“I didn’t get wildcards. Didn’t get to play, you know, ‘just pick nice events and play.’ I played qualies of every not-awesome 25[K] everywhere in the world. I worked my way back and I earned it.”
Over a decade after reaching the Wimbledon semis, she qualified for the first Grand Slam main draw of her comeback. She reached the second round of the 2010 US Open as a qualifier, pushing No. 4 seed Jelena Jankovic to three sets. She had made it to the big stage. It was now a matter of execution.
“I wanted it so bad that when I would get my chance on a big court against a big player I wanted it so bad that I kind of was paralyzed. I couldn’t do it. It was always like, ‘Okay, how many more do I have?’ I have to do it now. I have to do it now.”
For one who plays with such little margin, Lucic-Baroni maintained a modicum of consistency over the last four years, staying in and around the Top 100 and playing in all but one Grand Slam main draw since the 2010 Championships.
But the game plan wasn’t clear. For all of her resilience, her hyper-aggressive ground game never looked sustainable. In an era of topspin and torque, Lucic-Baroni plays with all the subtlety of a Miley Cyrus power ballad. Through the years, the veteran was encouraged to tinker with her game and make tactical adjustments. The indecision mixed with anxiety in important moments made for some very quick, very public losses. Playing in Arthur Ashe Stadium against Francesca Schiavone in 2011, she made 30 unforced errors and hit herself off the court in 53 minutes. This year’s US Open, then, represents a “back to basics” approach, where she embraces the risks to claim the rewards.
“I’m not the type of player that, you know, builds points and loops balls and kind of waits for their opportunities. I like to go for my shots. I enjoy that. I enjoy hitting winners. I enjoy hitting aces. I really love that. It’s kind of finding the balance for me is the trick. Finding the balance between hitting it 10 feet long and, you know, hitting it inside the lines. I just need to play the way I play and be fit and strong and move well. I feel like I’m doing that now.”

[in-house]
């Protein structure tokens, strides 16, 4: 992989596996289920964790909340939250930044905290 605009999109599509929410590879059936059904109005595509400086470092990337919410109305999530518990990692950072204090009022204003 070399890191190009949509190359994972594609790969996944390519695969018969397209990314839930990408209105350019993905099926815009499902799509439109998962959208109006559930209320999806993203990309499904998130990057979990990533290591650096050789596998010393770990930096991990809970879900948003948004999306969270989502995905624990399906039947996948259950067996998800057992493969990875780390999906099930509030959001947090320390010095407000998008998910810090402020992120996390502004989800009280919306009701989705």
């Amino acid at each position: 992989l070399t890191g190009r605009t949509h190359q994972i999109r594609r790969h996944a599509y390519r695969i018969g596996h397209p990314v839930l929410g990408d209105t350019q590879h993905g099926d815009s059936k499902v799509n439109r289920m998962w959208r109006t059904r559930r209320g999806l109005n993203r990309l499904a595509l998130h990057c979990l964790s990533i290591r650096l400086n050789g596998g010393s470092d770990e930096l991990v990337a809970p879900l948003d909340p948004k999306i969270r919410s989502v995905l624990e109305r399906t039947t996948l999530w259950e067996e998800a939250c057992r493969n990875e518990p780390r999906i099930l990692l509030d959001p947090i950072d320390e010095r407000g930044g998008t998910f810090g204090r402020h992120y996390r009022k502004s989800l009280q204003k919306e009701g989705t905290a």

The Grandstand court has all the amenities of a modern-day amphitheater, a stage on which one might act out the Greek tragedy of Mirjana Lucic-Baroni’s career. Refusing to wallow in the notion that she can no longer compete with young guns like Halep, a player who has all the athletic and technical abilities necessary to unhinge her offense, she did what she has done so many times before in her life.
She reached for her happy ending.
As shadow encroached upon the soon-to-be-demolished show court, Lucic-Baroni sealed the biggest upset of her career with all the carefree confidence of a 15-year-old. With two aces and a prolonged shrug, the 32-year-old was into the second week.
“Now it’s just amazing. Every round is amazing. Every round I look forward to. I mean, in a way I know I sound like and I feel like a little kid, like this is the first time ever happening. I don’t know, I love the feeling. I’m really happy.”
Now we’re here. Mirjana Lucic-Baroni has all the youthful abandon of a CiCi Bellis mixed with an adult gratitude, one that strong characters often exude after they have been to hell and back. Healthy and hungry, the veteran has been “reborn” by the concrete of Flushing Meadows. Where does the happy ending lie? For Lucic-Baroni, happy has already been found.
The rest is merely a beginning.